It has come to our attention that Google has begun omitting the title of the Persian Gulf from its Google Maps application. This is a disconcerting development given the undisputed historic and geographic precedent of the name Persian Gulf, and the more recent history of opening up the name to political, ethnic, and territorial disputes. However unintentionally, in adopting this practice, Google is participating in a dangerous effort to foment tensions and ethnic divisions in the Middle East by politicizing the region’s geographic nomenclature. Members of the Iranian-American community are overwhelmingly opposed to such efforts, particularly at a time when regional tensions already have been pushed to the brink and threaten to spill over into conflict. As the largest grassroots organization in the Iranian-American community, the National Iranian American Council (NIAC) calls on Google to not allow its products to become propaganda tools and to immediately reinstate the historically accurate, apolitical title of “Persian Gulf” in all of its informational products, including Google Maps.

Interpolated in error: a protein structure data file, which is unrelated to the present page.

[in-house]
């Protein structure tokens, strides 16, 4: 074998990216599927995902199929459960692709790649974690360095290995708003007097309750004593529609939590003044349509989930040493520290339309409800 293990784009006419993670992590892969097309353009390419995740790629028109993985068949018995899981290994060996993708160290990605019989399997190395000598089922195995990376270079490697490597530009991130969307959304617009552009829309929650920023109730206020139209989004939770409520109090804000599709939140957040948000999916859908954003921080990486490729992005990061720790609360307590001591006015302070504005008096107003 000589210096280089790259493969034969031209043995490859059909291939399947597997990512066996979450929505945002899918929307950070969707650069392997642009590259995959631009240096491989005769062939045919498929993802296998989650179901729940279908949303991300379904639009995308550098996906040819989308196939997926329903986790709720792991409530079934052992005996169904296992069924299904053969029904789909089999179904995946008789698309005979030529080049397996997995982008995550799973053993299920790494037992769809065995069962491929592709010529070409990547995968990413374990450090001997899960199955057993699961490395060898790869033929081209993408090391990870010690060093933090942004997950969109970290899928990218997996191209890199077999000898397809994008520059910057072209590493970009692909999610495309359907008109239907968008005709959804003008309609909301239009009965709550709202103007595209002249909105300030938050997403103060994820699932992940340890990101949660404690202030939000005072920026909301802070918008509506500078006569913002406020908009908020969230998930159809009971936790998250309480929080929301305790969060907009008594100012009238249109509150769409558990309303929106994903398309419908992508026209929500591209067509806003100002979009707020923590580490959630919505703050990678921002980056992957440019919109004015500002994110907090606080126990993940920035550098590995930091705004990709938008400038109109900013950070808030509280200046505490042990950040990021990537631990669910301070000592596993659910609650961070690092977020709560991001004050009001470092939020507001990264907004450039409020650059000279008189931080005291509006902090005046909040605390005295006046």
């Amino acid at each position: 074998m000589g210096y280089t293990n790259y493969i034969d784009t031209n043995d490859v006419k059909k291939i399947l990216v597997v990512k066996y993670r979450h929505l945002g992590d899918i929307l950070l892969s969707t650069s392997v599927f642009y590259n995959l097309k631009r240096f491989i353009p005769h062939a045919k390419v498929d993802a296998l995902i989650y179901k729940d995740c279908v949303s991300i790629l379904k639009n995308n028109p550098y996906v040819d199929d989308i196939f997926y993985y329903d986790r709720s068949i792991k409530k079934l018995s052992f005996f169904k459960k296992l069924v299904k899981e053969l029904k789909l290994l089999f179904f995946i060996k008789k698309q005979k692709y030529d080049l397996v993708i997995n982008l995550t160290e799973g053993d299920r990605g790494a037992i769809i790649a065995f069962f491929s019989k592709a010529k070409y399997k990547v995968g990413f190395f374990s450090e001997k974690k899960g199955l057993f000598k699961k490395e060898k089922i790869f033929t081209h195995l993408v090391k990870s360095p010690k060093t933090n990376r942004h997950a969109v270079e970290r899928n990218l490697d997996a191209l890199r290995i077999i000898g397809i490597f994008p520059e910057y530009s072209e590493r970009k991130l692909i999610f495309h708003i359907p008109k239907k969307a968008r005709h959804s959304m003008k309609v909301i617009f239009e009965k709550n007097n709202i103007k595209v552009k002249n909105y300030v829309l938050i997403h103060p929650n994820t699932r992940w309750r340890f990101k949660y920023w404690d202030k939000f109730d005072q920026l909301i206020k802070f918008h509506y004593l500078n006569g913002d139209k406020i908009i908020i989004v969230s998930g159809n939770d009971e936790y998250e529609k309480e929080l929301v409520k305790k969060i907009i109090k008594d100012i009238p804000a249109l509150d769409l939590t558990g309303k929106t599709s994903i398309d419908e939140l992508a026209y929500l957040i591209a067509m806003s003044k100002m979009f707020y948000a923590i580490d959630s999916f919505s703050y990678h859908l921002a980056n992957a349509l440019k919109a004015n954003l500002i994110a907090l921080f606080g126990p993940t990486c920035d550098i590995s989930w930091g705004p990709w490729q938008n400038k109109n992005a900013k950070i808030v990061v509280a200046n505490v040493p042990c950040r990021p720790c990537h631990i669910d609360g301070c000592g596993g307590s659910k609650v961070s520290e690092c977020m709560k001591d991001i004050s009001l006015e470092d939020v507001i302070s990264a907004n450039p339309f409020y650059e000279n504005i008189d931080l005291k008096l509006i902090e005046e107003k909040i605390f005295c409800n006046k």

Historically, the name “Persian Gulf” is undisputed. The Greek geographer and astronomer Ptolemy referencing in his writings the “Aquarius Persico.” The Romans referred to the "Mare Persicum." The Arabs historically call the body of water, "Bahr al-Farsia." The legal precedent of this nomenclature is also indisputable, with both the United Nations and the United States Board of Geographic Names confirming the sole legitimacy of the term “Persian Gulf.” Agreement on this matter has also been codified by the signatures of all six bordering Arab countries on United Nations directives declaring this body of water to be the Persian Gulf.